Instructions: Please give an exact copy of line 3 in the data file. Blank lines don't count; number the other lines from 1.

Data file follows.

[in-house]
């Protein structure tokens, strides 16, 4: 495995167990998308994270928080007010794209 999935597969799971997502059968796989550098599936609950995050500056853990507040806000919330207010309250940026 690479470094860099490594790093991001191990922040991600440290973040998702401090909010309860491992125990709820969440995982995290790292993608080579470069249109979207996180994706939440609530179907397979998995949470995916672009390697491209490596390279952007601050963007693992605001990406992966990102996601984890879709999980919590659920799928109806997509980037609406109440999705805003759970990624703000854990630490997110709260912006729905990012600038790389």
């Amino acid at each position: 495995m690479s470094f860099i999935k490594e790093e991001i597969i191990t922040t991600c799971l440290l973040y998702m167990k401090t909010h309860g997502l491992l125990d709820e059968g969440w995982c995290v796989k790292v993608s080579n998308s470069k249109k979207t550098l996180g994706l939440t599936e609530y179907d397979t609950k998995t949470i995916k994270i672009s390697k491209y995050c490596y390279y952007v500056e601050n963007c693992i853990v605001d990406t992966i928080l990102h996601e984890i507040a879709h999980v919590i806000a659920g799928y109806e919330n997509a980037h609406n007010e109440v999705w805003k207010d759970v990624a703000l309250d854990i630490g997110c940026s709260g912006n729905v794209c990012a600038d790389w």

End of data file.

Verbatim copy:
């Amino acid at each position: 495995m690479s470094f860099i999935k490594e790093e991001i597969i191990t922040t991600c799971l440290l973040y998702m167990k401090t909010h309860g997502l491992l125990d709820e059968g969440w995982c995290v796989k790292v993608s080579n998308s470069k249109k979207t550098l996180g994706l939440t599936e609530y179907d397979t609950k998995t949470i995916k994270i672009s390697k491209y995050c490596y390279y952007v500056e601050n963007c693992i853990v605001d990406t992966i928080l990102h996601e984890i507040a879709h999980v919590i806000a659920g799928y109806e919330n997509a980037h609406n007010e109440v999705w805003k207010d759970v990624a703000l309250d854990i630490g997110c940026s709260g912006n729905v794209c990012a600038d790389w």